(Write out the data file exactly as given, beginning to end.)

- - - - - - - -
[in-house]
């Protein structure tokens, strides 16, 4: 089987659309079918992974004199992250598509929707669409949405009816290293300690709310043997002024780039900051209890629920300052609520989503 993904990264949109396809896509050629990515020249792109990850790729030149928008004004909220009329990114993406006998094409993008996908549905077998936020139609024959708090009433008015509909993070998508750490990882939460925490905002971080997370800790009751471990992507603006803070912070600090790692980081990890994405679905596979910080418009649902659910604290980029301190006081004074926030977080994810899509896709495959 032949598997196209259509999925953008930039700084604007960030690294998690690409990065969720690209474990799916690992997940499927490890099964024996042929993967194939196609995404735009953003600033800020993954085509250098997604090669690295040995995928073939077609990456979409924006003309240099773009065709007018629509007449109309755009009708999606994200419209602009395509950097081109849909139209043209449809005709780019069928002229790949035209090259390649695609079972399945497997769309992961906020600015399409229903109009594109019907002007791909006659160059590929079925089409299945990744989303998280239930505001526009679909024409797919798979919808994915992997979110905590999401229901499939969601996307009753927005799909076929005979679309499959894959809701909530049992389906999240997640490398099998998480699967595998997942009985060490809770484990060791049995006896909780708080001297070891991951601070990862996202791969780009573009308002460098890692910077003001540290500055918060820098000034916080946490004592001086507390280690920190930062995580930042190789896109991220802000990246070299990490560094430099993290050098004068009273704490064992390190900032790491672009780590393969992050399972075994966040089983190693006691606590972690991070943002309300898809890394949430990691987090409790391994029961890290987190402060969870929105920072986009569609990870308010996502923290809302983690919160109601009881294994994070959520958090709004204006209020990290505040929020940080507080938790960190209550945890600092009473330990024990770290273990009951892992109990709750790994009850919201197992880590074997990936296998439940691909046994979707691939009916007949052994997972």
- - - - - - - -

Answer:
[in-house]
């Protein structure tokens, strides 16, 4: 089987659309079918992974004199992250598509929707669409949405009816290293300690709310043997002024780039900051209890629920300052609520989503 993904990264949109396809896509050629990515020249792109990850790729030149928008004004909220009329990114993406006998094409993008996908549905077998936020139609024959708090009433008015509909993070998508750490990882939460925490905002971080997370800790009751471990992507603006803070912070600090790692980081990890994405679905596979910080418009649902659910604290980029301190006081004074926030977080994810899509896709495959 032949598997196209259509999925953008930039700084604007960030690294998690690409990065969720690209474990799916690992997940499927490890099964024996042929993967194939196609995404735009953003600033800020993954085509250098997604090669690295040995995928073939077609990456979409924006003309240099773009065709007018629509007449109309755009009708999606994200419209602009395509950097081109849909139209043209449809005709780019069928002229790949035209090259390649695609079972399945497997769309992961906020600015399409229903109009594109019907002007791909006659160059590929079925089409299945990744989303998280239930505001526009679909024409797919798979919808994915992997979110905590999401229901499939969601996307009753927005799909076929005979679309499959894959809701909530049992389906999240997640490398099998998480699967595998997942009985060490809770484990060791049995006896909780708080001297070891991951601070990862996202791969780009573009308002460098890692910077003001540290500055918060820098000034916080946490004592001086507390280690920190930062995580930042190789896109991220802000990246070299990490560094430099993290050098004068009273704490064992390190900032790491672009780590393969992050399972075994966040089983190693006691606590972690991070943002309300898809890394949430990691987090409790391994029961890290987190402060969870929105920072986009569609990870308010996502923290809302983690919160109601009881294994994070959520958090709004204006209020990290505040929020940080507080938790960190209550945890600092009473330990024990770290273990009951892992109990709750790994009850919201197992880590074997990936296998439940691909046994979707691939009916007949052994997972």